Learning is Fun at Hands-On Children’s Museum

Posted February 2, 2017 by Shelby Harrell on biltmorebeacon.com

HENDERSONVILLE — Families with young children who may be facing the winter blues will find a breath of fresh air at Hands-On! Children’s Museum.

The interactive “museum” feels more like giant play areas where children can learn without even knowing what’s behind the fun plan.

The grocery area, for instance, has miniature carts and low-level shelves stocked with plastic fruits, vegetables, bread and other food items that they can pay for with play money, which presents yet another learning opportunity.

In a veterinary area, children can learn to wash pets, read X-rays, listen for vital signs with a stethoscope and learn other helpful hints about caring for pets.

A giant stage, complete with curtains and plenty of costumes children can put on offers creative entertainment opportunities and there is a nearby puppet stage where children’s imagination is only limited by time and so many other competing things to do.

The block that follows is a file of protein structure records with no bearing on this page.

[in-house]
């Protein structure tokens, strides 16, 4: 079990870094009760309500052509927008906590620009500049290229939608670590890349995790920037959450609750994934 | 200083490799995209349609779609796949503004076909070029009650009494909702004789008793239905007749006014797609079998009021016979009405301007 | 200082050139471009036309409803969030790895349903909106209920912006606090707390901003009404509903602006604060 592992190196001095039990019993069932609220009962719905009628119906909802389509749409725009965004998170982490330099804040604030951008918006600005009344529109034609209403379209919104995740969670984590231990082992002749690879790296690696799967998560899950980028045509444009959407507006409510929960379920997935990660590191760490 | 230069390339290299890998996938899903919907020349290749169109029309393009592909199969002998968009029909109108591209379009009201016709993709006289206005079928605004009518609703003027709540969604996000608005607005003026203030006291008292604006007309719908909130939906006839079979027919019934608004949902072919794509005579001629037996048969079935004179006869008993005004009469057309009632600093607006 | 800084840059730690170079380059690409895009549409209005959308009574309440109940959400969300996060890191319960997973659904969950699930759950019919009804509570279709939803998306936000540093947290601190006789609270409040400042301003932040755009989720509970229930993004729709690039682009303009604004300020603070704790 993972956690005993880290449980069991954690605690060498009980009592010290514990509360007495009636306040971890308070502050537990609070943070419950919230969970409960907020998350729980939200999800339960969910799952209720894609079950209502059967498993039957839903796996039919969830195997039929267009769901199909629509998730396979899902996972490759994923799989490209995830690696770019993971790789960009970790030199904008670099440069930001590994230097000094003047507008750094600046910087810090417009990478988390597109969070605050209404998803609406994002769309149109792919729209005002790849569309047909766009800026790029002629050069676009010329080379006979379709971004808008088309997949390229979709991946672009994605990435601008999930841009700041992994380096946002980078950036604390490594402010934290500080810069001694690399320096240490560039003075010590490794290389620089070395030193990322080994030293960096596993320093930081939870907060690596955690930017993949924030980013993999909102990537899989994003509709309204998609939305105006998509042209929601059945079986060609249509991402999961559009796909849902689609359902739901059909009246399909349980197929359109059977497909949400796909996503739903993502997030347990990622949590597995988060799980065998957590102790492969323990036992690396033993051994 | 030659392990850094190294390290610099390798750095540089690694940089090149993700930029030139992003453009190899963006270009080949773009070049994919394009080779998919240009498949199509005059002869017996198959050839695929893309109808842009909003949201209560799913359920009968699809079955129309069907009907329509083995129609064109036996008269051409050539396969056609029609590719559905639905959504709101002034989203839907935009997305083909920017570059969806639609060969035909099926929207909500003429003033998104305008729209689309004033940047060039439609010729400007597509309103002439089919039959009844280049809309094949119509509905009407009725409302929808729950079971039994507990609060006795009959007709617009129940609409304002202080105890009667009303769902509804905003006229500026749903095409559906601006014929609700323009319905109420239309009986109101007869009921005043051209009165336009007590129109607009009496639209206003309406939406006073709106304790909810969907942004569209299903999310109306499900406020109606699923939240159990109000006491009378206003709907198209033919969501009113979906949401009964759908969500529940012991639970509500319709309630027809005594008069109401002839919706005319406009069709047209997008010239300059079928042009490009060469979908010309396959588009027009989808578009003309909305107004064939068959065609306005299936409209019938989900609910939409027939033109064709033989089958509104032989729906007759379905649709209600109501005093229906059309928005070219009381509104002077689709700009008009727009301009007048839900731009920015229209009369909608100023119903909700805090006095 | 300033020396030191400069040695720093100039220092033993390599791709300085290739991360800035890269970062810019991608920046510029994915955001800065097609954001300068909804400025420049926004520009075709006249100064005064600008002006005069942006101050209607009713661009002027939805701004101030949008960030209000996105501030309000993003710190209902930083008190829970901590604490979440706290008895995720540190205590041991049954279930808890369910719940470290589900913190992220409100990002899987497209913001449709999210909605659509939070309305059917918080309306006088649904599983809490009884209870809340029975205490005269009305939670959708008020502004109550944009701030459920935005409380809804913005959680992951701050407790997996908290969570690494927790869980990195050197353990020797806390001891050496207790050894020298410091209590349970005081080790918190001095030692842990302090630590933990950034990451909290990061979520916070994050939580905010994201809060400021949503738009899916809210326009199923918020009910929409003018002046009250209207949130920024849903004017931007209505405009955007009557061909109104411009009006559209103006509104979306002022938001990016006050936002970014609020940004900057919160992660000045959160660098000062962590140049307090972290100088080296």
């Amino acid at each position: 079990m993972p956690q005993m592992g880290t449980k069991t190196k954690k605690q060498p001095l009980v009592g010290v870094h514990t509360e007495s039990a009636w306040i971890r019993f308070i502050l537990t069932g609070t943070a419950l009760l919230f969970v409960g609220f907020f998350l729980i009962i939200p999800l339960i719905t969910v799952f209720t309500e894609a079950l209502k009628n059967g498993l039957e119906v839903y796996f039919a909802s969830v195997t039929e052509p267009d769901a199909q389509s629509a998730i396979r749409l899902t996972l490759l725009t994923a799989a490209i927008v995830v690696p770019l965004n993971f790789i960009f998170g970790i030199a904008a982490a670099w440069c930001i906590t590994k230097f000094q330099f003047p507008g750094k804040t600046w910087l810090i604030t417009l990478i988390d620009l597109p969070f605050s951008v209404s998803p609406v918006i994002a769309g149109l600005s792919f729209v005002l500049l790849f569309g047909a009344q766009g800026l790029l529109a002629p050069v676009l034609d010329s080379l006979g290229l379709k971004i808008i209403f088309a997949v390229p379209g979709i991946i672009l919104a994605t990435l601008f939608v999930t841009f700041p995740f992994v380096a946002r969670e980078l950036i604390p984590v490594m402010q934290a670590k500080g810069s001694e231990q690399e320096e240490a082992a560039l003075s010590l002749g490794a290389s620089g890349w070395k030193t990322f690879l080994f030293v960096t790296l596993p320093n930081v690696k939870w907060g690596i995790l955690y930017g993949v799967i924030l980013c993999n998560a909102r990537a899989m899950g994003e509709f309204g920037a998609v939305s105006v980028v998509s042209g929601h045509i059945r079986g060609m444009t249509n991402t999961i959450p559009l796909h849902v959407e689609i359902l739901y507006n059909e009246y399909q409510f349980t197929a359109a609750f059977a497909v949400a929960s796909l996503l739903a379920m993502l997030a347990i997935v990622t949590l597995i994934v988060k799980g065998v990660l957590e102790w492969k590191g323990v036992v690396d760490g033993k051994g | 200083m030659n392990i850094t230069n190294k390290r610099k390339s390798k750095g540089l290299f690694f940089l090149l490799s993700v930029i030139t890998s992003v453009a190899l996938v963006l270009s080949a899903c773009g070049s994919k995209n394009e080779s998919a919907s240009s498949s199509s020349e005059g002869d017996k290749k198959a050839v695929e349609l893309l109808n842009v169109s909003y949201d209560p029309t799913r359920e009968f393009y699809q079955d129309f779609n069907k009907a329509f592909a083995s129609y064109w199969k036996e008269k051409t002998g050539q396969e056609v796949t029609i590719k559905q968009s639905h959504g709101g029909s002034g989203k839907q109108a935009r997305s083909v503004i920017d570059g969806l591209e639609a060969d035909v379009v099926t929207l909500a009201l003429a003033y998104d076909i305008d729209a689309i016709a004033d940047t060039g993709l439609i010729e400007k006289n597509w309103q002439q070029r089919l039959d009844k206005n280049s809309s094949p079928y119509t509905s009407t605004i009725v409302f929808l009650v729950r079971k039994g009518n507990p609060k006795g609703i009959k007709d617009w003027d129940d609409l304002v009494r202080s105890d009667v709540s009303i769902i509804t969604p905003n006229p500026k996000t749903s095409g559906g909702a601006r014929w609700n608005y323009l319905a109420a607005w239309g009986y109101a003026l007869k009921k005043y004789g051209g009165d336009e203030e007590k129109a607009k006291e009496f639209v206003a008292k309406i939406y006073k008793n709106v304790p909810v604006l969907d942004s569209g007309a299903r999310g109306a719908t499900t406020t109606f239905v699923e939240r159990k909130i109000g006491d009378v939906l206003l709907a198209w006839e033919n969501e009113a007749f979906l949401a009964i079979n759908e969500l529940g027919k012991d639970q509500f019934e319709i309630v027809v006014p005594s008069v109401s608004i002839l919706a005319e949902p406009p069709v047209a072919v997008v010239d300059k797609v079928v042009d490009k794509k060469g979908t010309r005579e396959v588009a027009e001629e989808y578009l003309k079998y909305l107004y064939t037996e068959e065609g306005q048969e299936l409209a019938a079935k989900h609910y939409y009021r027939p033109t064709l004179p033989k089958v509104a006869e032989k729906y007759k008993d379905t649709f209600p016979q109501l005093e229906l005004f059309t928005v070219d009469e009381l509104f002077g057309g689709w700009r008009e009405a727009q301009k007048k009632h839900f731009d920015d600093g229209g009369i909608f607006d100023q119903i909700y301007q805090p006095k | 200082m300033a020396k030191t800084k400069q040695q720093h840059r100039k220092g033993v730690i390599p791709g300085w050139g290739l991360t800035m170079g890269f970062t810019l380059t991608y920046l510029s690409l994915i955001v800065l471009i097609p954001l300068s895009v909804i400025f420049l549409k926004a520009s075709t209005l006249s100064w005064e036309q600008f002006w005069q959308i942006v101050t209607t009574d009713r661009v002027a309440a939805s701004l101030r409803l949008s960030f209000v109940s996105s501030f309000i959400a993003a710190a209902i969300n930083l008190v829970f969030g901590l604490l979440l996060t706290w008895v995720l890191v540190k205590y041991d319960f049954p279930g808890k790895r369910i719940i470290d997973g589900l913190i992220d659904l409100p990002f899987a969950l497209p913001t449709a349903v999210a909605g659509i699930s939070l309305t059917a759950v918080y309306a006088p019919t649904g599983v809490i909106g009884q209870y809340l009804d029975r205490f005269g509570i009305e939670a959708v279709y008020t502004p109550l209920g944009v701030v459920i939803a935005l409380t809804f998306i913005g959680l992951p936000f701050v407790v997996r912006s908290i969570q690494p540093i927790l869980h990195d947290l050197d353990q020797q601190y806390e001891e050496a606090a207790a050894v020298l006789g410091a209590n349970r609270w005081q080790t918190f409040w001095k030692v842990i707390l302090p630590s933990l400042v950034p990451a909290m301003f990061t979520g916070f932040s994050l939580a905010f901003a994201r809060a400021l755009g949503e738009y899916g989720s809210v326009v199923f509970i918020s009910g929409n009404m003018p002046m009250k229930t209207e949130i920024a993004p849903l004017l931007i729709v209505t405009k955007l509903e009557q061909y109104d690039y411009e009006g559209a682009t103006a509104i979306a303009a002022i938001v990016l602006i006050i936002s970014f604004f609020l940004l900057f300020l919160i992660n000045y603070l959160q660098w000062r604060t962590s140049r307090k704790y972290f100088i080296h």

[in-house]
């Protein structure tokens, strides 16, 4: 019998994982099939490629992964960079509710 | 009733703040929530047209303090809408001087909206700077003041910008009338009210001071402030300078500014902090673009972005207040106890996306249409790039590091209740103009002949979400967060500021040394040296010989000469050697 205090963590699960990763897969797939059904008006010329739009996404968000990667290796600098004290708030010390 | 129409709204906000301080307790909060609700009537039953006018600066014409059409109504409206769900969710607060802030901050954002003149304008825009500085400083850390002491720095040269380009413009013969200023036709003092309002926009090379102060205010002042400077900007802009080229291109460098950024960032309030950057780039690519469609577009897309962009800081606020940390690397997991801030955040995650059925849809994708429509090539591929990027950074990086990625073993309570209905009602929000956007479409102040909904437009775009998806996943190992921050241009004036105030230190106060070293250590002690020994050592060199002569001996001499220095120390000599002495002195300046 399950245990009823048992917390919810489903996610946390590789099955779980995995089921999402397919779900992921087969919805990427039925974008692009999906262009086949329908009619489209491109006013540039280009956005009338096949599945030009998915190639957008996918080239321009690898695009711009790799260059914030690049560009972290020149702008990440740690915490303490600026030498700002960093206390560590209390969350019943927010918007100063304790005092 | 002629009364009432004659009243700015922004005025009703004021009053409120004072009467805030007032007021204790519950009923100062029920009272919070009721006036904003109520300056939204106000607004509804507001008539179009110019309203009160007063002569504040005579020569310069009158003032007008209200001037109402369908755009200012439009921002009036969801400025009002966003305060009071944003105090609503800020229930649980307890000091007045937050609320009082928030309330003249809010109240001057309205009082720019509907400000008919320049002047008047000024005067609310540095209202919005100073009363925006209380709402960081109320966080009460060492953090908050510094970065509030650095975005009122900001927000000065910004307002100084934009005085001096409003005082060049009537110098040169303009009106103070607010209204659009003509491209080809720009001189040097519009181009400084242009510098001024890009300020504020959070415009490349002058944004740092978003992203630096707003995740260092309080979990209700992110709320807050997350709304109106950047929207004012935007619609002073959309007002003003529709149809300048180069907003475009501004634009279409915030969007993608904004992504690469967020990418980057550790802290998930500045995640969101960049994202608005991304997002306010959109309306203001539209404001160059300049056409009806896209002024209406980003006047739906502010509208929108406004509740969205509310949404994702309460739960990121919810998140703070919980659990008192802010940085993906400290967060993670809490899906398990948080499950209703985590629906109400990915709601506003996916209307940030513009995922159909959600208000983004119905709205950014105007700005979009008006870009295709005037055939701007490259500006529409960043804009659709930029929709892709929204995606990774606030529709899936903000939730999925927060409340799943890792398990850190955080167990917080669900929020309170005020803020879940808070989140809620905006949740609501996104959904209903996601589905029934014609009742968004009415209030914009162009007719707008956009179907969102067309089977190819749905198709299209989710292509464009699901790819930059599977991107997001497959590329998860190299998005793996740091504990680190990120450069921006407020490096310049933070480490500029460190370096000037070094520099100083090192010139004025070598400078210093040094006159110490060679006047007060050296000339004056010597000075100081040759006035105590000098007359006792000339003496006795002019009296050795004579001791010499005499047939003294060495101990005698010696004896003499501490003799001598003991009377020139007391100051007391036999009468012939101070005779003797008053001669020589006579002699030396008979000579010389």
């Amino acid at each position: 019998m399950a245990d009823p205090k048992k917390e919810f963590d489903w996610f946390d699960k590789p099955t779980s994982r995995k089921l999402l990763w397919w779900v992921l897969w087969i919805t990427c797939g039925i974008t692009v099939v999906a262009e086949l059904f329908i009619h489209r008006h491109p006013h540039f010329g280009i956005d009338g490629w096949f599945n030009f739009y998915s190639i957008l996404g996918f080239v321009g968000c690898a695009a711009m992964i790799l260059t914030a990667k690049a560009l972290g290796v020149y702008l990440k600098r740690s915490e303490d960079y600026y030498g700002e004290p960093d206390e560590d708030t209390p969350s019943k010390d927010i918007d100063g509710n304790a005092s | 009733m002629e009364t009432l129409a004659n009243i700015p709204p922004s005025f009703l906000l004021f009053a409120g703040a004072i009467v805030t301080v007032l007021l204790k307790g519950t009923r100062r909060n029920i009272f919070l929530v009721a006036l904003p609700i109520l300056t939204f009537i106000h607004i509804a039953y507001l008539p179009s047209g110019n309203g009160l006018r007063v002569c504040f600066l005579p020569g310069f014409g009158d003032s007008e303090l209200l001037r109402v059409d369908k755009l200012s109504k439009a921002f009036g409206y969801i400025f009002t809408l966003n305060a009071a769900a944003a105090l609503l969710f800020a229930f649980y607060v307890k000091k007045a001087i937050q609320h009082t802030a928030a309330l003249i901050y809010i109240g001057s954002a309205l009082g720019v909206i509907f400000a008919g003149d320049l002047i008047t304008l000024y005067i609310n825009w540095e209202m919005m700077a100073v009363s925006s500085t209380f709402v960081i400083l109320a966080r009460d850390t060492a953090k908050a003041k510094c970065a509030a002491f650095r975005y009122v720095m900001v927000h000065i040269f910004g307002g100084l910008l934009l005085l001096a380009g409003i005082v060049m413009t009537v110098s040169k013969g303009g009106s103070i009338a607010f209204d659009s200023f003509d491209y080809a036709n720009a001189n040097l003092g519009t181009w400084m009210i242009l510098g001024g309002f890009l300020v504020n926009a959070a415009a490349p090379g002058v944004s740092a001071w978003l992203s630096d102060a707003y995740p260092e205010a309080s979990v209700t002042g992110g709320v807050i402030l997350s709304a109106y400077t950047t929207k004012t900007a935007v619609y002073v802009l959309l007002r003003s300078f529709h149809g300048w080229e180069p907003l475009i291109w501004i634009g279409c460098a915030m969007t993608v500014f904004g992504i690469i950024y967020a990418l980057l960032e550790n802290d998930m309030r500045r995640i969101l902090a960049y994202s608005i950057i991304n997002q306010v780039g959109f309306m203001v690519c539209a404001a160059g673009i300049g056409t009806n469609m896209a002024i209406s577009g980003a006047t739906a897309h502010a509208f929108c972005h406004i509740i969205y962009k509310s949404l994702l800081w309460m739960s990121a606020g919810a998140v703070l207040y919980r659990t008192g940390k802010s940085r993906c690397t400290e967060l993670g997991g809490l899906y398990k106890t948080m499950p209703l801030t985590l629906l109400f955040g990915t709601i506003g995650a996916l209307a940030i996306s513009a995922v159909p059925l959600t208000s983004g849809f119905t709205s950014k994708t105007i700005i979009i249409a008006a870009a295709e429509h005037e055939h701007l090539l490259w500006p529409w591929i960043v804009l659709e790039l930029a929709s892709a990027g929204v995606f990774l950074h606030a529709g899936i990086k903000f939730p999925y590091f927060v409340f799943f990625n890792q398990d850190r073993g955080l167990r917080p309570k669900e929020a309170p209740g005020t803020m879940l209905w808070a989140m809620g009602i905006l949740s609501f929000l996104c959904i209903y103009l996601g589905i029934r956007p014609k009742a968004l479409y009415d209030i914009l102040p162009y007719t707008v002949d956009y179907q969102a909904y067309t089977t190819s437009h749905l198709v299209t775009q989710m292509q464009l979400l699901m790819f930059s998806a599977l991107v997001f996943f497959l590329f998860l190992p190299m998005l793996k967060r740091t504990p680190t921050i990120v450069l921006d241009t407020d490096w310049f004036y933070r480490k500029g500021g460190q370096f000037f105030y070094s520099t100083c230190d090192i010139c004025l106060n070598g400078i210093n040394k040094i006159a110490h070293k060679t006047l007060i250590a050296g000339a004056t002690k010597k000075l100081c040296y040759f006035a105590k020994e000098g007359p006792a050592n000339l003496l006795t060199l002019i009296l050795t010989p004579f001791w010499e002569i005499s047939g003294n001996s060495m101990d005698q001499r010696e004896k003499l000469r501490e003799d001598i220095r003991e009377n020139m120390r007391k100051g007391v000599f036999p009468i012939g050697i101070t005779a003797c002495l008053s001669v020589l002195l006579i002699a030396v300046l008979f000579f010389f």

There’s an ice cream shop where children can pretend to be either buyers or shop owners; a baby room where children can rock, stroll or read to baby dolls, a music room where the sounds created by a dozen instruments can be heard by pushing a button, a dentist area, complete with a dental chair and microscope, giant plastic chess pieces where children can explore chess moves and a corner where oversized foam building blocks can be turned into all sorts of tunnels, forts or obstacle courses.

A heavily used area features hundreds of Legos@ and those who want to make Lego@ cars can climb stairs to a giant track where they can test their engineering skills. An art area allows children to don an apron and create a watercolor masterpiece, use various molds to create play dough pieces or experiment with kinetic sand.

There is a nature nook where children can “paint” rocks with water or use hand pumps in a pond, as well as plenty of areas focusing on science, technology, engineering, and math in ways that children won’t even know they are learning.


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